investors network on climate riskAbout: Munich-based Siemens Venture Capital (SVC), the central venture capital organization within Siemens, invests in early-stage technologies companies and established development businesses, focusing on the power, business and healthcare sectors. The 2009 San Francisco conference dubbed OneMedForum () provided a refreshing break from the same-old, exact same-old crunch of the bigger investor conference down the street. OneMedPlace featured a series of forums focusing on challenges and possibilities in todays healthcare markets. Panelists integrated captains of the medtech business, VC superstars and a smattering of service providers such as attorneys and I-bankers. With no exception, the forums were nicely attended and topical, covering subjects like financing in these bleak occasions, evolving reimbursement scenarios and technology developments in the numerous medical specialties. A second track spotlighted executives of small public and private firms giving their pitch to a an audience of investors that was very easily double that of final year’s event.

IIFC’s paid-up capital is Rs. one hundred crores. It sanctions loans up to 20% of the project expense. Out of the 46 projects which are under the …

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8 Top Business Opportunities in Japan for 2018

There are many business opportunities in Japan available to the foreign entrepreneur who is ready to embrace Japanese language, culture and institute business practices which are quite a bit different than those used in other parts of the world.

8 Top Business Opportunities in Japan for 2018

The unique challenges that doing business in Japan presents are more than offset by the potential for establishing a profitable company that will flourish in Japan’s burgeoning economy. In addition, the Japanese government is eager to help foreign-owned businesses establish themselves in the country, in order to “boost foreign investment and international competitiveness.”  

Here are some of the most exciting business opportunities available in Japan:

Food Service

Opening an ethnic restaurant is one of the top business opportunities in Japan. Just as Japanese restaurants flourish in other countries, and not necessarily in those neighborhoods with a large Japanese population, ethnic restaurants will also thrive in Japan. Foodies are foodies all over the world. Advertising one’s cuisine as “authentic” and prepared by chefs from the appropriate region will be a selling point.   Review sites such as TripAdvisor give ethnic restaurants free publicity. For example, here are reviews for “American restaurants in Tokyo.”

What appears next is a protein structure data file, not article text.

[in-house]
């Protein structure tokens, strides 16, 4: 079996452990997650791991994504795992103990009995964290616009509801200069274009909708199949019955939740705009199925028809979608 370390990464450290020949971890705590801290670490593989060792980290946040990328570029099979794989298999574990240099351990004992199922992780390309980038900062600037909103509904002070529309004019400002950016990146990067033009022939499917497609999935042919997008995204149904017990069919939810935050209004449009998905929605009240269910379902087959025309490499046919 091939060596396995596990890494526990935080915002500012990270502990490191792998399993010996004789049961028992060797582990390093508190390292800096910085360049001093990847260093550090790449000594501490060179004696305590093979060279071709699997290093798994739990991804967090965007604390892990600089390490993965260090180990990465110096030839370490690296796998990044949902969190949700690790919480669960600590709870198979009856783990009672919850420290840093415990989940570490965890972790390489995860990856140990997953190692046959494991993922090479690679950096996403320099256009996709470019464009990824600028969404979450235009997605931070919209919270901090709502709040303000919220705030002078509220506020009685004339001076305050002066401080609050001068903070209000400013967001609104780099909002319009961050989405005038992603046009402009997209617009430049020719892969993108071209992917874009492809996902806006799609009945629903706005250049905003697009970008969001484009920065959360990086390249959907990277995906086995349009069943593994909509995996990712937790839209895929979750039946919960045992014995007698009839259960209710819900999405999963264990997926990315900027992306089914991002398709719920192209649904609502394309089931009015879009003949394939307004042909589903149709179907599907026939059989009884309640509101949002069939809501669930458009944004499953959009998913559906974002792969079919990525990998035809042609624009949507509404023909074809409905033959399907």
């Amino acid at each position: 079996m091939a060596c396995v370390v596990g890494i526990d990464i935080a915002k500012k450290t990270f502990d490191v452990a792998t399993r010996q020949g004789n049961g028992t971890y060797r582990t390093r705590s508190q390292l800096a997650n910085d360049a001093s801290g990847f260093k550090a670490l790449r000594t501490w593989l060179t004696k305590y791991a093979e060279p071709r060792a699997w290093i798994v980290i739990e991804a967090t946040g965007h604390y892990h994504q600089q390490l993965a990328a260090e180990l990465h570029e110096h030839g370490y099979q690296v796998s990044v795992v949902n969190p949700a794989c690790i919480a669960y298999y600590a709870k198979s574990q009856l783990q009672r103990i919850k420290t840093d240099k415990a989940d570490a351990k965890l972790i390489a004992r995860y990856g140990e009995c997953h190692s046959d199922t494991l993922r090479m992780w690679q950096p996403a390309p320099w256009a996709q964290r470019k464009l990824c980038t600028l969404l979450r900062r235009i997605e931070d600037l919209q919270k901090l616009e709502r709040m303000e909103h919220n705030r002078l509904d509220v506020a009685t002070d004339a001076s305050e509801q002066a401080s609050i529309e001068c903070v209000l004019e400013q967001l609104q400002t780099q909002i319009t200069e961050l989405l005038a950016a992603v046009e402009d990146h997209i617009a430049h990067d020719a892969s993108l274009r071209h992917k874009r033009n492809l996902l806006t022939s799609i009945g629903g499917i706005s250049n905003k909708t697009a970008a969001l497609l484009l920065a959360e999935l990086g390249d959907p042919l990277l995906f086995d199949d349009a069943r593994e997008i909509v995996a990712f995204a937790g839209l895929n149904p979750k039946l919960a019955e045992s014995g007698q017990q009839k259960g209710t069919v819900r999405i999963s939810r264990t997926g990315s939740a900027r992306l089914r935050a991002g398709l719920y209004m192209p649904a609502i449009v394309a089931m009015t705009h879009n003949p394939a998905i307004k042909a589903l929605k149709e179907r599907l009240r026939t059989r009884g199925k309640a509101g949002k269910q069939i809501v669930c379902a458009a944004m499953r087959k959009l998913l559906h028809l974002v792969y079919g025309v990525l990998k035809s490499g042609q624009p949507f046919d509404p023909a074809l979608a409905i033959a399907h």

Fashion Retail

People in all countries love to follow fashion trends, and Japan is no exception. A company that can be a trendsetter with clothing or jewelry will find a ready market among Japanese men and women, and a niche market among Japanese teens. Osaka is home to the popular Amerikamura, for example.

Import/Export

The business of exporting Japanese goods, in particular antiques, is another top opportunity for the entrepreneur. Importing antique furniture does not have quite the same appeal, as the Japanese do tend to “buy Japanese first” in that regard, but other items such as American-made clothing are popular.

Foreign Travel Services

The Japanese love to travel to other countries. A travel agency can focus on building tours and vacations for the Japanese. Another niche opportunity is to focus on foreign expats living in Japan who wish to return home for a variety of reasons.  English speaking visitors to Japan also seek out guided tours and travel agents who speak their language and are also highly knowledgeable about the country. 28 million foreign tourists visited Japan in 2017.

Language Schools

Anyone from a sole proprietor to a company of dozens of individuals will find that the language school sector is a thriving market. Teaching one’s language as a second language does not actually require that one know Japanese, but the principals of the business will still need to know the language or have someone on board who does. Although such language schools are popular, it’s important for educators to understand Japanese culture.

Translation Services

With the emergence of global markets, Japanese companies both large and small are placing their services for sale via business websites. Translation from Japanese to other languages, or simply proofing websites once they have been translated to the appropriate language, is a top business niche in Japan.

Foreign